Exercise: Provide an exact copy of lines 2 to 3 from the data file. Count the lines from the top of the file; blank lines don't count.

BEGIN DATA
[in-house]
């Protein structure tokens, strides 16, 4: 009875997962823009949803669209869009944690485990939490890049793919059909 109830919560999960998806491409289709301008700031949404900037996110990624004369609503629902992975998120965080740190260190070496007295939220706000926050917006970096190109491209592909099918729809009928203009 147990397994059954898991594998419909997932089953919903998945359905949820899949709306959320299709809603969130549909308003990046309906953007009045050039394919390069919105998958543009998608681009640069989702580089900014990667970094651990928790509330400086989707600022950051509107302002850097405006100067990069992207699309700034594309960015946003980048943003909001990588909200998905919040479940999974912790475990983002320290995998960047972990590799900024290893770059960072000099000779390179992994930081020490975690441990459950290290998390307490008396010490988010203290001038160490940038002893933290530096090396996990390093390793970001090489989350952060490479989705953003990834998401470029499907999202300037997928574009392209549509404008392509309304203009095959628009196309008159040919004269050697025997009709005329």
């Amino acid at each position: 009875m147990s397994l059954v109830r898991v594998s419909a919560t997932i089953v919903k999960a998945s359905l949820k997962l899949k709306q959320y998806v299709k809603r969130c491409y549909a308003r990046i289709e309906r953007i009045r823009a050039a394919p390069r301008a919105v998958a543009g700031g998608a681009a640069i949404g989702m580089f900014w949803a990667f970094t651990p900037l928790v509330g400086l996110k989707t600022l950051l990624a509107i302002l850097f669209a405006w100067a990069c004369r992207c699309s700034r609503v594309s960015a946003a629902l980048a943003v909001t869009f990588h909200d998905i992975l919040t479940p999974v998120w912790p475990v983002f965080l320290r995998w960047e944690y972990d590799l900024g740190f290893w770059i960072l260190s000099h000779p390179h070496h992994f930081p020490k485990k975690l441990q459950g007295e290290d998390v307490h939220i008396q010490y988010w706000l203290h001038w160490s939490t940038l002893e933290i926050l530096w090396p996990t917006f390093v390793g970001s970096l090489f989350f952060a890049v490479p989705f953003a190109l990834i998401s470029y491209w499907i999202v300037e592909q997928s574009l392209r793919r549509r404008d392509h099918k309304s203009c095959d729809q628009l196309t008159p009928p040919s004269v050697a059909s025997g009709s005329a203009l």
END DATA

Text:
């Protein structure tokens, strides 16, 4: 009875997962823009949803669209869009944690485990939490890049793919059909 109830919560999960998806491409289709301008700031949404900037996110990624004369609503629902992975998120965080740190260190070496007295939220706000926050917006970096190109491209592909099918729809009928203009 147990397994059954898991594998419909997932089953919903998945359905949820899949709306959320299709809603969130549909308003990046309906953007009045050039394919390069919105998958543009998608681009640069989702580089900014990667970094651990928790509330400086989707600022950051509107302002850097405006100067990069992207699309700034594309960015946003980048943003909001990588909200998905919040479940999974912790475990983002320290995998960047972990590799900024290893770059960072000099000779390179992994930081020490975690441990459950290290998390307490008396010490988010203290001038160490940038002893933290530096090396996990390093390793970001090489989350952060490479989705953003990834998401470029499907999202300037997928574009392209549509404008392509309304203009095959628009196309008159040919004269050697025997009709005329």
């Amino acid at each position: 009875m147990s397994l059954v109830r898991v594998s419909a919560t997932i089953v919903k999960a998945s359905l949820k997962l899949k709306q959320y998806v299709k809603r969130c491409y549909a308003r990046i289709e309906r953007i009045r823009a050039a394919p390069r301008a919105v998958a543009g700031g998608a681009a640069i949404g989702m580089f900014w949803a990667f970094t651990p900037l928790v509330g400086l996110k989707t600022l950051l990624a509107i302002l850097f669209a405006w100067a990069c004369r992207c699309s700034r609503v594309s960015a946003a629902l980048a943003v909001t869009f990588h909200d998905i992975l919040t479940p999974v998120w912790p475990v983002f965080l320290r995998w960047e944690y972990d590799l900024g740190f290893w770059i960072l260190s000099h000779p390179h070496h992994f930081p020490k485990k975690l441990q459950g007295e290290d998390v307490h939220i008396q010490y988010w706000l203290h001038w160490s939490t940038l002893e933290i926050l530096w090396p996990t917006f390093v390793g970001s970096l090489f989350f952060a890049v490479p989705f953003a190109l990834i998401s470029y491209w499907i999202v300037e592909q997928s574009l392209r793919r549509r404008d392509h099918k309304s203009c095959d729809q628009l196309t008159p009928p040919s004269v050697a059909s025997g009709s005329a203009l």